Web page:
Select Item 9 Or Select Item 10 Or Select Item 11 Or Select And Complete Item 12

(9) Corporation. It will be important to appropriately classify the type of Business Entity that shall be sold and purchased through this agreement. Therefore, one of the items under “Entity Type” must be selected. If the Business Entity being sold has been identified as a corporation and has maintained this status from the approval of its articles of incorporation, then the first checkbox under “Entity Type” must be selected.

(10) Limited Liability Company (LLC). Select the second checkbox from “Entity Type” if the Business Entity being sold has filed its articles of organization and remains so at the time of this sale.

(11) Partnership. If the Business Entity is owned by two or more Parties through a Partnership agreement and/or has fulfilled any name registration requirements imposed by the State where it was formed, where it operates, and whose jurisdiction requires compliance then select the third check box.

(12) Other. If the Entity type cannot be defined by any of the above statements, then select “Other” and classify the Business Entity being sold on the space available. Keep in mind, this entry should represent the category assigned to the Business by Entities such as the I.R.S., Department of Revenue, and the State Government of its formation.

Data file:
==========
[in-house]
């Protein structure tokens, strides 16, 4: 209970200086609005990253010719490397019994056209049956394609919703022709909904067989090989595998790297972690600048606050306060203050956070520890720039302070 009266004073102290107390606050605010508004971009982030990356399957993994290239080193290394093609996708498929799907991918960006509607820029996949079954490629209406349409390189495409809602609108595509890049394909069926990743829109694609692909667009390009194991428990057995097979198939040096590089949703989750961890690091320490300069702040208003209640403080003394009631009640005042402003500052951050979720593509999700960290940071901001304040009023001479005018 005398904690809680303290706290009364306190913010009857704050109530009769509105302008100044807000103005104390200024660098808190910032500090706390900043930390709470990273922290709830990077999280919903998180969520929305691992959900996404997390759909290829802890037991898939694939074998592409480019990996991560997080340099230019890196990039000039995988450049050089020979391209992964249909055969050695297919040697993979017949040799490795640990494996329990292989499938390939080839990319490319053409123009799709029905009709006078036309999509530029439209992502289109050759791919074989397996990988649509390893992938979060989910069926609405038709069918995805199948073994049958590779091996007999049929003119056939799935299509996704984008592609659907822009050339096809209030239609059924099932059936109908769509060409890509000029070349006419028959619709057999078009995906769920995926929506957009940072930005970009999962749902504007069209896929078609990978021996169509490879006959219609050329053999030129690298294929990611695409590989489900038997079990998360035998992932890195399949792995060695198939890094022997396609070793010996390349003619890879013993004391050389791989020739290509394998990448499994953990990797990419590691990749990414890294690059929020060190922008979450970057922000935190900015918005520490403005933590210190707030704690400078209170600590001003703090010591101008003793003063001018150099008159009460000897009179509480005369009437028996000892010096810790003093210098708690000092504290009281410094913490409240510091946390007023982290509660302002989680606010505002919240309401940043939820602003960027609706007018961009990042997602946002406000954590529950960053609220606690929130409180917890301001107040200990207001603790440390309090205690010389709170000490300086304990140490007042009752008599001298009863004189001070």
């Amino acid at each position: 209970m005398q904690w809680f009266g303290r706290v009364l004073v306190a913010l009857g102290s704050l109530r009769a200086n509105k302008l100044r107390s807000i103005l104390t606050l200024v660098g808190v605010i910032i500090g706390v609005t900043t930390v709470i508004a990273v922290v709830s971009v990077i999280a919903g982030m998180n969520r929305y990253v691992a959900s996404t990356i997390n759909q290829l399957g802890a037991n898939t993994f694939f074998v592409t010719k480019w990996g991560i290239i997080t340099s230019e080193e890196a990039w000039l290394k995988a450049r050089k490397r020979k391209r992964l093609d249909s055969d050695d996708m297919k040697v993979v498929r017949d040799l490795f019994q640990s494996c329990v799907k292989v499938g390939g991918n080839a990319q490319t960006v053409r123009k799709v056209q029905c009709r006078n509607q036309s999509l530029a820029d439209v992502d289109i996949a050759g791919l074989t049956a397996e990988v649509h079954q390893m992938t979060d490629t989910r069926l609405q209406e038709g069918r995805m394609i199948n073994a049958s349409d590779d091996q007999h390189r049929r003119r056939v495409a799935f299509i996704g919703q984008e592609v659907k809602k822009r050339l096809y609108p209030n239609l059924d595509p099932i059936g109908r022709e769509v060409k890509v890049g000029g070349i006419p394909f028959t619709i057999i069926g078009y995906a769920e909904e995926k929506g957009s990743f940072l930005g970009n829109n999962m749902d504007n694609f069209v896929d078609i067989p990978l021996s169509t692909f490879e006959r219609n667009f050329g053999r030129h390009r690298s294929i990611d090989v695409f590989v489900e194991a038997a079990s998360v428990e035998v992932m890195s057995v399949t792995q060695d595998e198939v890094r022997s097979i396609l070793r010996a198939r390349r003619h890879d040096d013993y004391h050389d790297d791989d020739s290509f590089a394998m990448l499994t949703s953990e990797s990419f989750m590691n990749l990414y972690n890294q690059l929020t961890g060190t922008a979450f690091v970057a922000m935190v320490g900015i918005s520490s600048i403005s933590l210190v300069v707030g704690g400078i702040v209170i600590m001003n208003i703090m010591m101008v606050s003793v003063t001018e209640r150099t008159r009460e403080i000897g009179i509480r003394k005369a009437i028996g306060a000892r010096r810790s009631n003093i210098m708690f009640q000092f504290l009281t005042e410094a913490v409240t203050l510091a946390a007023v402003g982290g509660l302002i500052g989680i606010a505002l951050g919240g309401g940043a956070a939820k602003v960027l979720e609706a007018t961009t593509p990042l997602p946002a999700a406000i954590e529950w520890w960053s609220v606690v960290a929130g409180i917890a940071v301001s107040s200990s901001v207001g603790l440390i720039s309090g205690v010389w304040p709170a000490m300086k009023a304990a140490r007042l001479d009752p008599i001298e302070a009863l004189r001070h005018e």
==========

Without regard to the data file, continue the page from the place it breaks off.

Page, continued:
III. Acquirement

Select And Complete Item 13 Or Select And Complete Item 16

(13) Assets Of The Business. In addition to obtaining the power over the Business being sold that its articles of formation or active operating or partnership agreement grants to the Business Owner, it will be necessary to establish which assets, if any, will also be transferred to the Business Buyer. If the sale of the Business will be conducted through the sale of the tangible and intangible assets under its control, then select the “Assets Of The Business” checkbox.

To Complete Item 13: Select Item 14 Or Select And Complete Item 15

(14) All Tangible And Intangible Assets. If every asset of the Business will be purchased including all physical and non-physical assets or property belonging to or under the control of the Business Entity being sold, then the first checkbox available on this topic (“All Tangible And Intangible”) must be selected.

(15) Specific Assets. If some asset will not be sold to the Buyer in this agreement then select the “Specific…” checkbox. Once done, list every asset of the Business Entity that shall be sold to the Buyer in this agreement on the “Included Assets” line then document all the assets of the Business Entity that will not be included in this agreement and therefore not be sold to the Buyer on the “Excluded Assets” line.